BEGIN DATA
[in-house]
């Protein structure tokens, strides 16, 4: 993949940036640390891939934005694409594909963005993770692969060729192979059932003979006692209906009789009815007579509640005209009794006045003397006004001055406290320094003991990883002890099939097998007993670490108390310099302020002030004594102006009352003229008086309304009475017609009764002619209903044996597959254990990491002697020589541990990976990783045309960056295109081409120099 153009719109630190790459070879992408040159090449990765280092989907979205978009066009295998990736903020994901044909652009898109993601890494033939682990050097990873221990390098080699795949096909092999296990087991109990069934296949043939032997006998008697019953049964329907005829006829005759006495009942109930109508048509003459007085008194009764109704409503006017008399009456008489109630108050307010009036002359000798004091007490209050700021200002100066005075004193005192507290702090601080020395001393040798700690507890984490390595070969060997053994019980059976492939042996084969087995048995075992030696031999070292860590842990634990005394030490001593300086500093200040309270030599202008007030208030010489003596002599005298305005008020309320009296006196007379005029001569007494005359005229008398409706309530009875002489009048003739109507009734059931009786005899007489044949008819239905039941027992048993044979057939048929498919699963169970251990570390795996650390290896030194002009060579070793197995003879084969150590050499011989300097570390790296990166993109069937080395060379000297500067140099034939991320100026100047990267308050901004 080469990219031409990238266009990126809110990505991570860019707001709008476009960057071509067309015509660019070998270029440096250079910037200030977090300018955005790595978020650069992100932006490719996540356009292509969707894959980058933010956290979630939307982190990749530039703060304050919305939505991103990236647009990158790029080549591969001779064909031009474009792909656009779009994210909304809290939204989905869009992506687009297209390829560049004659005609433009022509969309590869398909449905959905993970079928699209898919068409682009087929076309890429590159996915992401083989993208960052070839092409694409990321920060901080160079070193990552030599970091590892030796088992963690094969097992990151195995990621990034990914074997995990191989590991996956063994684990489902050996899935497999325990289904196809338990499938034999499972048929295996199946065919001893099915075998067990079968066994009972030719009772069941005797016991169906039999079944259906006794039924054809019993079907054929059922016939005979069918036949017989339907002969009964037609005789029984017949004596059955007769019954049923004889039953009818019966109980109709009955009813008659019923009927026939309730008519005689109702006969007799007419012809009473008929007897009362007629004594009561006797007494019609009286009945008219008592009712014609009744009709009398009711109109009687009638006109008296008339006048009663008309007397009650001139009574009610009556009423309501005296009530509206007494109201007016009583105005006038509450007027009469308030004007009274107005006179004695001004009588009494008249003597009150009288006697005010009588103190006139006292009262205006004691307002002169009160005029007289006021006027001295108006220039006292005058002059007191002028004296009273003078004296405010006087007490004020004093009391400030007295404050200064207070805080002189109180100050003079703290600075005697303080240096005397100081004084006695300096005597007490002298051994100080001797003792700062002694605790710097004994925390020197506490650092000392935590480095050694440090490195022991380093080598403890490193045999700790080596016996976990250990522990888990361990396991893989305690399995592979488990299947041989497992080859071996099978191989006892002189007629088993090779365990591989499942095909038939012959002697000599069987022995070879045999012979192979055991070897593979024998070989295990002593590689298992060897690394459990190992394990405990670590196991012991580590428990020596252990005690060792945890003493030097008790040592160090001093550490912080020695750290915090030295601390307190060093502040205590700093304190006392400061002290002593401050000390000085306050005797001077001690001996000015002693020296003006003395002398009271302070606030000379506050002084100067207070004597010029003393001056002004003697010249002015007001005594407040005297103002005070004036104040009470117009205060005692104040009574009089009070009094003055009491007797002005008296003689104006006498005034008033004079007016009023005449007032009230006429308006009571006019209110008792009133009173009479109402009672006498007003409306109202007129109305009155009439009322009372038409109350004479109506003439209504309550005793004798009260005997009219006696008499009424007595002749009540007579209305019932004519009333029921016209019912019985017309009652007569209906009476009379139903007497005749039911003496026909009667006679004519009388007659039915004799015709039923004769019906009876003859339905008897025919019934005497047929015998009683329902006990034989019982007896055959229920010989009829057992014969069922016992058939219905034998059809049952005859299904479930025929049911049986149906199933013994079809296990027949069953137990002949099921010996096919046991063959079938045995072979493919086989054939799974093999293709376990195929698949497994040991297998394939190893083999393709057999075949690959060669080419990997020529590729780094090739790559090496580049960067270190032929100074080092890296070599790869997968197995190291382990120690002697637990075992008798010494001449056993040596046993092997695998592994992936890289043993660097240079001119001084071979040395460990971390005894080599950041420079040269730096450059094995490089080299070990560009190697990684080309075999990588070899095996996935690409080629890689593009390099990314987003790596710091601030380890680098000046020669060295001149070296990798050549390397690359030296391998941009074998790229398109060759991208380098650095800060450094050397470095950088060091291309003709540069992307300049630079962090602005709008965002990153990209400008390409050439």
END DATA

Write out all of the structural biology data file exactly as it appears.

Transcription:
[in-house]
């Protein structure tokens, strides 16, 4: 993949940036640390891939934005694409594909963005993770692969060729192979059932003979006692209906009789009815007579509640005209009794006045003397006004001055406290320094003991990883002890099939097998007993670490108390310099302020002030004594102006009352003229008086309304009475017609009764002619209903044996597959254990990491002697020589541990990976990783045309960056295109081409120099 153009719109630190790459070879992408040159090449990765280092989907979205978009066009295998990736903020994901044909652009898109993601890494033939682990050097990873221990390098080699795949096909092999296990087991109990069934296949043939032997006998008697019953049964329907005829006829005759006495009942109930109508048509003459007085008194009764109704409503006017008399009456008489109630108050307010009036002359000798004091007490209050700021200002100066005075004193005192507290702090601080020395001393040798700690507890984490390595070969060997053994019980059976492939042996084969087995048995075992030696031999070292860590842990634990005394030490001593300086500093200040309270030599202008007030208030010489003596002599005298305005008020309320009296006196007379005029001569007494005359005229008398409706309530009875002489009048003739109507009734059931009786005899007489044949008819239905039941027992048993044979057939048929498919699963169970251990570390795996650390290896030194002009060579070793197995003879084969150590050499011989300097570390790296990166993109069937080395060379000297500067140099034939991320100026100047990267308050901004 080469990219031409990238266009990126809110990505991570860019707001709008476009960057071509067309015509660019070998270029440096250079910037200030977090300018955005790595978020650069992100932006490719996540356009292509969707894959980058933010956290979630939307982190990749530039703060304050919305939505991103990236647009990158790029080549591969001779064909031009474009792909656009779009994210909304809290939204989905869009992506687009297209390829560049004659005609433009022509969309590869398909449905959905993970079928699209898919068409682009087929076309890429590159996915992401083989993208960052070839092409694409990321920060901080160079070193990552030599970091590892030796088992963690094969097992990151195995990621990034990914074997995990191989590991996956063994684990489902050996899935497999325990289904196809338990499938034999499972048929295996199946065919001893099915075998067990079968066994009972030719009772069941005797016991169906039999079944259906006794039924054809019993079907054929059922016939005979069918036949017989339907002969009964037609005789029984017949004596059955007769019954049923004889039953009818019966109980109709009955009813008659019923009927026939309730008519005689109702006969007799007419012809009473008929007897009362007629004594009561006797007494019609009286009945008219008592009712014609009744009709009398009711109109009687009638006109008296008339006048009663008309007397009650001139009574009610009556009423309501005296009530509206007494109201007016009583105005006038509450007027009469308030004007009274107005006179004695001004009588009494008249003597009150009288006697005010009588103190006139006292009262205006004691307002002169009160005029007289006021006027001295108006220039006292005058002059007191002028004296009273003078004296405010006087007490004020004093009391400030007295404050200064207070805080002189109180100050003079703290600075005697303080240096005397100081004084006695300096005597007490002298051994100080001797003792700062002694605790710097004994925390020197506490650092000392935590480095050694440090490195022991380093080598403890490193045999700790080596016996976990250990522990888990361990396991893989305690399995592979488990299947041989497992080859071996099978191989006892002189007629088993090779365990591989499942095909038939012959002697000599069987022995070879045999012979192979055991070897593979024998070989295990002593590689298992060897690394459990190992394990405990670590196991012991580590428990020596252990005690060792945890003493030097008790040592160090001093550490912080020695750290915090030295601390307190060093502040205590700093304190006392400061002290002593401050000390000085306050005797001077001690001996000015002693020296003006003395002398009271302070606030000379506050002084100067207070004597010029003393001056002004003697010249002015007001005594407040005297103002005070004036104040009470117009205060005692104040009574009089009070009094003055009491007797002005008296003689104006006498005034008033004079007016009023005449007032009230006429308006009571006019209110008792009133009173009479109402009672006498007003409306109202007129109305009155009439009322009372038409109350004479109506003439209504309550005793004798009260005997009219006696008499009424007595002749009540007579209305019932004519009333029921016209019912019985017309009652007569209906009476009379139903007497005749039911003496026909009667006679004519009388007659039915004799015709039923004769019906009876003859339905008897025919019934005497047929015998009683329902006990034989019982007896055959229920010989009829057992014969069922016992058939219905034998059809049952005859299904479930025929049911049986149906199933013994079809296990027949069953137990002949099921010996096919046991063959079938045995072979493919086989054939799974093999293709376990195929698949497994040991297998394939190893083999393709057999075949690959060669080419990997020529590729780094090739790559090496580049960067270190032929100074080092890296070599790869997968197995190291382990120690002697637990075992008798010494001449056993040596046993092997695998592994992936890289043993660097240079001119001084071979040395460990971390005894080599950041420079040269730096450059094995490089080299070990560009190697990684080309075999990588070899095996996935690409080629890689593009390099990314987003790596710091601030380890680098000046020669060295001149070296990798050549390397690359030296391998941009074998790229398109060759991208380098650095800060450094050397470095950088060091291309003709540069992307300049630079962090602005709008965002990153990209400008390409050439």